On October 11, 1962, Albers was present at the opening session of the Second Vatican Council. Also present were two men destined to wear this mitre, the second and fourth bishops of Lansing, respectively: Alexander M. Zaleski, in his capacity as a vicar general of the archdiocese of Detroit; and Carl Frederick Mengeling, serving as a page.[2]

Bishop Albers enjoyed a special devotion to St. Joseph; one of the new parishes consecrated during his episcopate was named for his patron saint.[12]


Joseph Albers was a bishop for 35.9 years, and a priest for 49.5 years.[3]

On October 7, 1964, suffering from declining health, Bishop Albers retired from his Lansing episcopal duties. He was succeeded by the Most Reverend Bishop Alexander M. Zaleski, who as noted above had been the vicar general of the Detroit archdiocese.[2][13] Bishop Albers died just over a year later, on December 1, 1965.[13]

His remains are interred at St. Joseph's Catholic Cemetery in Lansing, Michigan.[14][15][16] Some of his correspondence is at the University of Notre Dame archives.[17]

The Knights of Columbus has a chapter named for him, the Bishop Joseph H. Albers Council 4090, P.O. Box 22, Davison, MI 48323, (810) 653-4090.[18] The Joseph H. Albers Trust Fund has been established to help seminarians pay their expenses.[19]

St. Joseph's Catholic Church was established in Battle Creek, Michigan in 1941. In order to pay for the church, part of the grounds was subdivided and sold. It is named ""Bishop Albers Subdivision."[20]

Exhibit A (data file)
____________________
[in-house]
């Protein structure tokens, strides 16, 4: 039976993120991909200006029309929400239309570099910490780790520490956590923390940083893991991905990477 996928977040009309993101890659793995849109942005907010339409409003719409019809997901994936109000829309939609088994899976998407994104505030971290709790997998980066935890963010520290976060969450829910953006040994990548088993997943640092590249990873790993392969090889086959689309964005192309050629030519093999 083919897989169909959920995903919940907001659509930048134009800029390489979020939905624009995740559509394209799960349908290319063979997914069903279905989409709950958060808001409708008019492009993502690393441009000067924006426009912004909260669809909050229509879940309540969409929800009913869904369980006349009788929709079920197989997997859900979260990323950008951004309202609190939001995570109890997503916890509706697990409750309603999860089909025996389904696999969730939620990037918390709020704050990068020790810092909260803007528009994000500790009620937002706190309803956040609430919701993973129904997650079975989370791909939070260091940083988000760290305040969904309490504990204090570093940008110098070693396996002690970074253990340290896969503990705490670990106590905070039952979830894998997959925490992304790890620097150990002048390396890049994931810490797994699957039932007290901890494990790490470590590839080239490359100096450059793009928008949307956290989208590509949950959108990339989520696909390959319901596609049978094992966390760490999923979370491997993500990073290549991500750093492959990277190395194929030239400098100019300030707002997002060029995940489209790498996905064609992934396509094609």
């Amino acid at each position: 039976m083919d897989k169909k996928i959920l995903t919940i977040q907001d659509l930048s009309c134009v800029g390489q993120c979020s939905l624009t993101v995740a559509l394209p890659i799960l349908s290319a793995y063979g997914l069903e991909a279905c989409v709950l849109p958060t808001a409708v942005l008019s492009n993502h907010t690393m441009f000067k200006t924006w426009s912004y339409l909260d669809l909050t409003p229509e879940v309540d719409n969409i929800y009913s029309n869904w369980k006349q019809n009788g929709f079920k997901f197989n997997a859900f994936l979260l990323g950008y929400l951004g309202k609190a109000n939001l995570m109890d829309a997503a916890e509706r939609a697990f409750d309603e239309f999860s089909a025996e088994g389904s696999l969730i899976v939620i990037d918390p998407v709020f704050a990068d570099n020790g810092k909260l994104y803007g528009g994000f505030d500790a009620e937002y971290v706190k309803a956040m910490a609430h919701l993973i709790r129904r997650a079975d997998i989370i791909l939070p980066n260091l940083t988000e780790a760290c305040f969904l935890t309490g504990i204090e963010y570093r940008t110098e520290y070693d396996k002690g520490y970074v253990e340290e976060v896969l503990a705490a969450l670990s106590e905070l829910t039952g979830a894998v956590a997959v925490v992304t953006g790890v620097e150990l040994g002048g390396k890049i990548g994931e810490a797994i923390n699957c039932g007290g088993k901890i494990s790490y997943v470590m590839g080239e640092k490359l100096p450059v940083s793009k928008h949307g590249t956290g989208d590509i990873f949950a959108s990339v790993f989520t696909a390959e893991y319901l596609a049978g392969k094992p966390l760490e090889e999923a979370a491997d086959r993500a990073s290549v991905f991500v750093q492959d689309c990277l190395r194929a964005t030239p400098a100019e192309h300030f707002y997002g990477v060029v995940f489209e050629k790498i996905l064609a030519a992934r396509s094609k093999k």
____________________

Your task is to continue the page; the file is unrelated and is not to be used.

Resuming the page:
1. ^ "Photo of Most Reverend Joseph H. Albers, D.D." Good Samaritan School of Nursing, The Victorian. Cincinnati, Ohio: U.S. GenWeb project. 1930. Retrieved September 16, 2012.
  2. ^ a b c d e f Faith Magazine, History of Lansing diocese. Archived July 10, 2011, at the Wayback Machine
  3. ^ a b c Bishop Joseph Henry Albers, Deceased at Catholic Hierarchy.
  4. ^ "Religion: New Bishops". Time Magazine. August 1937. Retrieved March 15, 2017.
  5. ^ PNSI 2/16 Title: Detroit Michigan Catholic - Archbishop Edward Mooney and Bishop Joseph H. Albers of Lansing 1937/0826
  6. ^ "Faith Magazine, official magazine of the Diocese of Lansing, History of the Diocese".
  7. ^ Parish Archives, The History of Old St. Mary Church (from the 1942 Anniversary Edition). Archived September 30, 2008, at the Wayback Machine
  8. ^ History of the bishops of Lansing, Archdiocese of Lansing home page and history Archived September 17, 2007, at the Wayback Machine
  9. ^ "Meadovue: History of the Irving Jacob Reuter Estate".
  10. ^ State of Michigan statement of historical significance, Meadowvue Estate, Reuter, Irving and Janet, House 728 South Michigan Road, Eaton Rapids - Eaton County.
  11. ^ "Catholic Weekly / Catholic Times". Archived from the original on 2003-12-26.
  12. ^ "Education for Living – Faith for Life".
  13. ^ a b Archdiocese of Lansing home page and history Archived September 17, 2007, at the Wayback Machine
  14. ^ "St. Joseph Catholic Cemetery Headstones, Lansing, Ingham County, Michigan".
  15. ^ Photo of headstone, Joseph H. Albers.
  16. ^ Joseph H. Albers memorial at Find a Grave.
  17. ^ "Notre Dame Archives Inventory: PCO".
  18. ^ Knights of Columbus, #4090, Bishop Joseph H. Albers Council. Archived May 9, 2008, at the Wayback Machine
  19. ^ "Faith Magazine, Joseph H. Albers Trust Fund".
  20. ^ St. Joseph Catholic Church, Battle Creek, Early parish history.

External links[edit]

Catholic Church titles
Preceded by
Bishop of Lansing
Succeeded by
Alexander M. Zaleski
Preceded by
Martin Meulenberg, S.M.M.
Titular Bishop of Lunda
Succeeded by
George John Rehring